Food Pushers

It wasn’t until I started managing my weight that I discovered the phenomenon of Food Pushers. People who simply will not rest until you have eaten whatever they are pushing. It is frequently family, it could be your grandma, or even a co-worker, their motivations are sometimes innocent and other times pernicious, but this person seems to have a strongly vested interested in making you eat. They will pull out all the stops to see that your plan is undone.

The first step in dealing with Food Pushers is to recognize them. I didn’t even know of the existence of them until I had a food plan for each day – before I started managing my weight they weren’t Food Pushers they were just people urging me to do what I wanted to do anyway – eat too much tasty food. But once I started managing my weight and resisting their pleas the goals of Food Pushers became obvious.

I think everybody who manages their weight has to come up with their own tactics for handling Food Pushers. Here are some I’ve used:

  • Tell the Food Pusher I’m not hungry, but thank you
  • Just have a bite of whatever they’re pushing
  • Ignore them
  • Claim to not like that type of ice cream (or cake, cookies, lasagna, whatever they’re pushing)

I’ve heard tales of Food Pusher guilt trips you wouldn’t believe, but I don’t have too many of them myself. Guilt trips don’t work on me, and neither does peer pressure. I grew up The Fat Kid, I knew I was never going to be liked or accepted as a kid, so striving to be liked or accepted was a pointless endeavor. This has served me well as an adult.

I don’t know how you will handle Food Pushers, but I know that you, as a person who is working hard to manage your weight, need to be aware of them and have a few strategies for dealing with them.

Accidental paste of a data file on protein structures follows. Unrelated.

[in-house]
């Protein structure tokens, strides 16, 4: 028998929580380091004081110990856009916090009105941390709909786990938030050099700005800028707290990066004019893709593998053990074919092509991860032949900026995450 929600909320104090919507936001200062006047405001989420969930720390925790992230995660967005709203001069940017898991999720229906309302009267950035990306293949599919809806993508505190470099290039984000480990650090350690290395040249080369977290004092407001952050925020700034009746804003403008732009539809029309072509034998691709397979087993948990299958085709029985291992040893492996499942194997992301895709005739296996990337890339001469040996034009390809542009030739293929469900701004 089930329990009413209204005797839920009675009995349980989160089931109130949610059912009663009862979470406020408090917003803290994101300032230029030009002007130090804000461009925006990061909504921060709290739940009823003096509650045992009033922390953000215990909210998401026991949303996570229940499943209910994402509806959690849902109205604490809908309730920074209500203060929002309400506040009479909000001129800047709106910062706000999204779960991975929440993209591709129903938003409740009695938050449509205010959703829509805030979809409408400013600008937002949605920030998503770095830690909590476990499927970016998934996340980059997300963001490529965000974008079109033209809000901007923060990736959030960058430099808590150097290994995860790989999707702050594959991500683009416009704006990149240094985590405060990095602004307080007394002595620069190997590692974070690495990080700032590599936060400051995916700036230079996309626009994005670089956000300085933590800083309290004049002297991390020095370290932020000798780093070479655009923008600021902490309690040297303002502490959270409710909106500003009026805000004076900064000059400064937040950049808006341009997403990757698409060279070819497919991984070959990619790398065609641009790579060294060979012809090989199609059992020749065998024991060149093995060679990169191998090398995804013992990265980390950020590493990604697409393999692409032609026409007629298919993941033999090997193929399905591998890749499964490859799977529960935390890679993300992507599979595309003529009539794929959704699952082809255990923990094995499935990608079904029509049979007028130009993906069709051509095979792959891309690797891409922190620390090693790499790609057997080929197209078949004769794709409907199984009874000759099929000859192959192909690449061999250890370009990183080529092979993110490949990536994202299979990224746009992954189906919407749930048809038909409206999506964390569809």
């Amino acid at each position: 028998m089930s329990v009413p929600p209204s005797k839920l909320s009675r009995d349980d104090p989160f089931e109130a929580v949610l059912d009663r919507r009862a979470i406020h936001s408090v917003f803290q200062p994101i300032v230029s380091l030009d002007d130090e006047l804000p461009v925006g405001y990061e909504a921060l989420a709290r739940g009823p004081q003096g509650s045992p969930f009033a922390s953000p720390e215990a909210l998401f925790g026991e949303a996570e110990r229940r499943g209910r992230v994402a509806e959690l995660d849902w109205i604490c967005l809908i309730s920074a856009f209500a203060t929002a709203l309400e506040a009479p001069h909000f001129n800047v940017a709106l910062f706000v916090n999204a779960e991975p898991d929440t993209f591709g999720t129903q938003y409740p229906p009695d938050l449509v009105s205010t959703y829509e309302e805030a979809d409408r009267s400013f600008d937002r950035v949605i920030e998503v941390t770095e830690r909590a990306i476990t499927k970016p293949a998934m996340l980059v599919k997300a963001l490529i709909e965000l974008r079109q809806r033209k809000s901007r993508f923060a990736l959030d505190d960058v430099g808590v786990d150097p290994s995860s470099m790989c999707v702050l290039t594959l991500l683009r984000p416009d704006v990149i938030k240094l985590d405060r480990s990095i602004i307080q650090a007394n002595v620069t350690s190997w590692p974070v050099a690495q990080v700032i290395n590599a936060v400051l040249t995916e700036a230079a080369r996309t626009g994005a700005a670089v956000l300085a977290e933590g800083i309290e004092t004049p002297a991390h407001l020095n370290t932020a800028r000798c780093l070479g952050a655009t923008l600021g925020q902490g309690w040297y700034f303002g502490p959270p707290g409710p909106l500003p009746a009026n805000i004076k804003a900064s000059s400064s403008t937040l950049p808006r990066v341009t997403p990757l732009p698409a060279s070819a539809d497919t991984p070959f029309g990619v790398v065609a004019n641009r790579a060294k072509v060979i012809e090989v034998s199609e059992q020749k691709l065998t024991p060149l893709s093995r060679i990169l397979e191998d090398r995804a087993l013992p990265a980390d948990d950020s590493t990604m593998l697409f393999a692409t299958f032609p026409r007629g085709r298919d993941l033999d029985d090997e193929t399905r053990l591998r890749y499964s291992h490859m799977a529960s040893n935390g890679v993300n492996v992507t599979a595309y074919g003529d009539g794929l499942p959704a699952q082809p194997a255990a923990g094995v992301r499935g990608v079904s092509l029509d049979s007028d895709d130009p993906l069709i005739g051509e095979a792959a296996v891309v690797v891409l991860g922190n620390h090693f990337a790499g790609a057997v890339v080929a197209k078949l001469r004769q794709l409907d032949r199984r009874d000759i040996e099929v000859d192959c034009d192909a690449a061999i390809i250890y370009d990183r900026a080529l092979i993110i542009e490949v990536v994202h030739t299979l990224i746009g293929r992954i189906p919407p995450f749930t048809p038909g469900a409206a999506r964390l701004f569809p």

So – what’s your best strategy for handling Food Pushers?


6 Responses to “Food Pushers”

  1. snapshotstacy Says:

    Usually, I just say no thank you. Or, I’ll take the item, saying I’ll eat it later… then chuck it in the bin when they leave.
    It’s gotten much better around my office. People understand that I’m working on my weight for my health & well being, and I now have most of them trained. It’s pretty funny to see someone going around the office offering up their goodies… and when they get to me, they start their spiel and then bring themselves up short. State “oh, you won’t eat it… but it’s in the kitchen if you change your mind.” LOL

  2. Tim Converse Says:

    As I know you are aware, I deal on occasion with Food Pushers in my office. As I am sure everyone does. What has played to my advantage is the fact that I am diabetic, the result I’m afraid, of letting myself develop to high of an insulin resistance because of my bad eating habits and overweight.

    Initially people brought food into our office without thought. And when offered to me I usually responded with the phrase “What? Are you trying to kill me?” Admittedly I said it with a certain amount of humor to take the sting out of the phrase, but this had two effects.

    First, and most importantly for me, it was an out loud reminder that “yes, this stuff could kill me and had already made a pretty significant attempt!” (A week in the ICU is a pretty strong motivator.)